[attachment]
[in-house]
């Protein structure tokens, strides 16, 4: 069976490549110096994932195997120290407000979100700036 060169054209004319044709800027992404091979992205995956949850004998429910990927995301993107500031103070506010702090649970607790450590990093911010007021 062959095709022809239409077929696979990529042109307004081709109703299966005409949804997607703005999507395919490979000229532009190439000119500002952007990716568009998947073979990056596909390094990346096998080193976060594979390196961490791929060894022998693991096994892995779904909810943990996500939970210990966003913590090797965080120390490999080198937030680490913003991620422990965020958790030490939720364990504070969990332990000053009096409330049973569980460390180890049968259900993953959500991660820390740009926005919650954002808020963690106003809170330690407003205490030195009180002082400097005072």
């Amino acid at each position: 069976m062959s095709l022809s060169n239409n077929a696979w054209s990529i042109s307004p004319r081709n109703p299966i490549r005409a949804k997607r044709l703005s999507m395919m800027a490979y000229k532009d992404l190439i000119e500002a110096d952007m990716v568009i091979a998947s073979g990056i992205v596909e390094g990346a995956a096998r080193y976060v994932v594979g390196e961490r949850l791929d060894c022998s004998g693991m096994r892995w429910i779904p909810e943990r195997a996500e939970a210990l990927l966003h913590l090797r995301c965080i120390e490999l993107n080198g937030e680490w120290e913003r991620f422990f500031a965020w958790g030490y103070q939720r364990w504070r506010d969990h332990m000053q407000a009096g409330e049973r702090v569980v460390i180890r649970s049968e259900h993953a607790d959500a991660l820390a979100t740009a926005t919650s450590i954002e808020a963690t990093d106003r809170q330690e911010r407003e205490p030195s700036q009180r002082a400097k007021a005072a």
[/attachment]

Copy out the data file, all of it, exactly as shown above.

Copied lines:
[in-house]
């Protein structure tokens, strides 16, 4: 069976490549110096994932195997120290407000979100700036 060169054209004319044709800027992404091979992205995956949850004998429910990927995301993107500031103070506010702090649970607790450590990093911010007021 062959095709022809239409077929696979990529042109307004081709109703299966005409949804997607703005999507395919490979000229532009190439000119500002952007990716568009998947073979990056596909390094990346096998080193976060594979390196961490791929060894022998693991096994892995779904909810943990996500939970210990966003913590090797965080120390490999080198937030680490913003991620422990965020958790030490939720364990504070969990332990000053009096409330049973569980460390180890049968259900993953959500991660820390740009926005919650954002808020963690106003809170330690407003205490030195009180002082400097005072």
């Amino acid at each position: 069976m062959s095709l022809s060169n239409n077929a696979w054209s990529i042109s307004p004319r081709n109703p299966i490549r005409a949804k997607r044709l703005s999507m395919m800027a490979y000229k532009d992404l190439i000119e500002a110096d952007m990716v568009i091979a998947s073979g990056i992205v596909e390094g990346a995956a096998r080193y976060v994932v594979g390196e961490r949850l791929d060894c022998s004998g693991m096994r892995w429910i779904p909810e943990r195997a996500e939970a210990l990927l966003h913590l090797r995301c965080i120390e490999l993107n080198g937030e680490w120290e913003r991620f422990f500031a965020w958790g030490y103070q939720r364990w504070r506010d969990h332990m000053q407000a009096g409330e049973r702090v569980v460390i180890r649970s049968e259900h993953a607790d959500a991660l820390a979100t740009a926005t919650s450590i954002e808020a963690t990093d106003r809170q330690e911010r407003e205490p030195s700036q009180r002082a400097k007021a005072a």